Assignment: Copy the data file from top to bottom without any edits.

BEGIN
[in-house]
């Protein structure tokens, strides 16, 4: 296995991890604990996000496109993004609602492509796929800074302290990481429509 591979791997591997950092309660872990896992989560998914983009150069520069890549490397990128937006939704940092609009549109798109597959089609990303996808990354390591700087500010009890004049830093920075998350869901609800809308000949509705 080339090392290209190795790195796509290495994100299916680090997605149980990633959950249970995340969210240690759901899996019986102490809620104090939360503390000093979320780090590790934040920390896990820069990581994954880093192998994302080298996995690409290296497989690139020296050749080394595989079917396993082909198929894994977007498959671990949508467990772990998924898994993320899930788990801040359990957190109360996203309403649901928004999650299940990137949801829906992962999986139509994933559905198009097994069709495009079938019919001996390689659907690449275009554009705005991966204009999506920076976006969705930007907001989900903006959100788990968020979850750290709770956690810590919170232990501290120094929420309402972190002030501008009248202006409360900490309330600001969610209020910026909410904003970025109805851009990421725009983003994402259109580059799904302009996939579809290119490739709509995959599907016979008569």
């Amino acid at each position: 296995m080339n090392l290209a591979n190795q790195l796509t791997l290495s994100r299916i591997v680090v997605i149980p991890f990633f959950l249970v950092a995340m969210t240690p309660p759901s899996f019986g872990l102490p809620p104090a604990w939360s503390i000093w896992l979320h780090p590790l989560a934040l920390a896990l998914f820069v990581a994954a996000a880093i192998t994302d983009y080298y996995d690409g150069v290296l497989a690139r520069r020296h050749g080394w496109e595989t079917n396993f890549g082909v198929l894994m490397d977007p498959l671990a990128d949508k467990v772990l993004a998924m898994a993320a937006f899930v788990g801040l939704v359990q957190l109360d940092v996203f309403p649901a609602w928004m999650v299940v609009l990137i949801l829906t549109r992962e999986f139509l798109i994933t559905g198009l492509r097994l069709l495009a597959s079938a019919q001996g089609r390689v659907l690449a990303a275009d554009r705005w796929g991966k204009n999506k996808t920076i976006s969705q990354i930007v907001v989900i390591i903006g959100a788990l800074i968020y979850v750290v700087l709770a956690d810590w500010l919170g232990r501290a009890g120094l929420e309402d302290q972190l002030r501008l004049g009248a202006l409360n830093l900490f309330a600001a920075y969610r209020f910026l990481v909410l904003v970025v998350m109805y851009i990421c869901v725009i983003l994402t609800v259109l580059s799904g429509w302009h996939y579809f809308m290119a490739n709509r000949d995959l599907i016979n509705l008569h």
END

[in-house]
């Protein structure tokens, strides 16, 4: 296995991890604990996000496109993004609602492509796929800074302290990481429509 591979791997591997950092309660872990896992989560998914983009150069520069890549490397990128937006939704940092609009549109798109597959089609990303996808990354390591700087500010009890004049830093920075998350869901609800809308000949509705 080339090392290209190795790195796509290495994100299916680090997605149980990633959950249970995340969210240690759901899996019986102490809620104090939360503390000093979320780090590790934040920390896990820069990581994954880093192998994302080298996995690409290296497989690139020296050749080394595989079917396993082909198929894994977007498959671990949508467990772990998924898994993320899930788990801040359990957190109360996203309403649901928004999650299940990137949801829906992962999986139509994933559905198009097994069709495009079938019919001996390689659907690449275009554009705005991966204009999506920076976006969705930007907001989900903006959100788990968020979850750290709770956690810590919170232990501290120094929420309402972190002030501008009248202006409360900490309330600001969610209020910026909410904003970025109805851009990421725009983003994402259109580059799904302009996939579809290119490739709509995959599907016979008569």
């Amino acid at each position: 296995m080339n090392l290209a591979n190795q790195l796509t791997l290495s994100r299916i591997v680090v997605i149980p991890f990633f959950l249970v950092a995340m969210t240690p309660p759901s899996f019986g872990l102490p809620p104090a604990w939360s503390i000093w896992l979320h780090p590790l989560a934040l920390a896990l998914f820069v990581a994954a996000a880093i192998t994302d983009y080298y996995d690409g150069v290296l497989a690139r520069r020296h050749g080394w496109e595989t079917n396993f890549g082909v198929l894994m490397d977007p498959l671990a990128d949508k467990v772990l993004a998924m898994a993320a937006f899930v788990g801040l939704v359990q957190l109360d940092v996203f309403p649901a609602w928004m999650v299940v609009l990137i949801l829906t549109r992962e999986f139509l798109i994933t559905g198009l492509r097994l069709l495009a597959s079938a019919q001996g089609r390689v659907l690449a990303a275009d554009r705005w796929g991966k204009n999506k996808t920076i976006s969705q990354i930007v907001v989900i390591i903006g959100a788990l800074i968020y979850v750290v700087l709770a956690d810590w500010l919170g232990r501290a009890g120094l929420e309402d302290q972190l002030r501008l004049g009248a202006l409360n830093l900490f309330a600001a920075y969610r209020f910026l990481v909410l904003v970025v998350m109805y851009i990421c869901v725009i983003l994402t609800v259109l580059s799904g429509w302009h996939y579809f809308m290119a490739n709509r000949d995959l599907i016979n509705l008569h």